Article in English | MEDLINE | ID: covidwho-1566315
16.
Cancer Treat Res Commun ; 29: 100491, 2021.
Article in English | MEDLINE | ID: covidwho-1536506

ABSTRACT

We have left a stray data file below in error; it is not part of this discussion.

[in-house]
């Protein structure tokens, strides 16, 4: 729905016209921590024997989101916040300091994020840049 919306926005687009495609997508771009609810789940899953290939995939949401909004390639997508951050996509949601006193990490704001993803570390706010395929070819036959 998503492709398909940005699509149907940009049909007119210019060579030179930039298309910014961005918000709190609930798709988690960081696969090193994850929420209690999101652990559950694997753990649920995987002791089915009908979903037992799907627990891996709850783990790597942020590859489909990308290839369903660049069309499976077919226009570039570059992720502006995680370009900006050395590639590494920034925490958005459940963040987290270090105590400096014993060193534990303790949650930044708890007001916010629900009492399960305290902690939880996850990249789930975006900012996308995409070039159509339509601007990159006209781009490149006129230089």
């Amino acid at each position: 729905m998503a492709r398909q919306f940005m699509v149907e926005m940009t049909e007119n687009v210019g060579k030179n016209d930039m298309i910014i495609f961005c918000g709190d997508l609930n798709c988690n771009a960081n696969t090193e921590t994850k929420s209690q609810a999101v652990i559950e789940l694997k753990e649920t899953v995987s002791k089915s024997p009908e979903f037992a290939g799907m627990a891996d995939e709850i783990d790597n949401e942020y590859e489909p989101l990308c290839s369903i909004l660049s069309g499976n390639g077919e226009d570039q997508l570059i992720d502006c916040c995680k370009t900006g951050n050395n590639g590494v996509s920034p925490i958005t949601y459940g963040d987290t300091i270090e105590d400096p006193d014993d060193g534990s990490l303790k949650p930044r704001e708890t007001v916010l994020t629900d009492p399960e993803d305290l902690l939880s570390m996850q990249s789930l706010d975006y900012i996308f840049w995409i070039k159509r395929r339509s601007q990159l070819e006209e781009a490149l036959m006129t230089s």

INTRODUCTION: The growing interest on how peri-­operative interventions, especially regional anesthesia, during cancer surgery can alter oncological outcome increasing disease free survival is probably responsible for the birth of the new subspecialty called onco-anesthesia. A paradigm shift in the concept of anesthetic management has occurred recently owing to the innumerable diverse revelations from the ongoing research in this field. DISCUSSION: Long lasting but reversible epigenetic changes can occur due to surgical stress and perioperative anesthetic medications. The exact relationship between these factors and tumor biology is being studied further. A popular topic under research now is the influence of regional anesthesia on cancer recurrence. Combining nerve blocks with total intravenous anesthesia (TIVA) brings down the requirement of opioids and volatile anesthetic agents implicated in cancer recurrence. The study of mechanism of pain at the molecular level has led to the discovery of novel modes of prevention of chronic post-surgical pain. Newer combination aggressive treatment therapies -intraoperative chemotherapy and radiotherapy, isolated limb perfusion, photodynamic therapy and robotic surgery require specialized anesthetic management. The COVID pandemic introduced new guidelines for safe management of oncosurgical patients .Use of genomic mapping to personalize pain management will be the breakthrough of the decade. CONCLUSION: The discovery that anesthetic strategy could have significant oncological sequel is a quantum leap forward. Avoiding some anesthetic medications may decrease cancer recurrence. Comprehensive cancer care and translational research will pave the way to uncover safe anesthetic practices.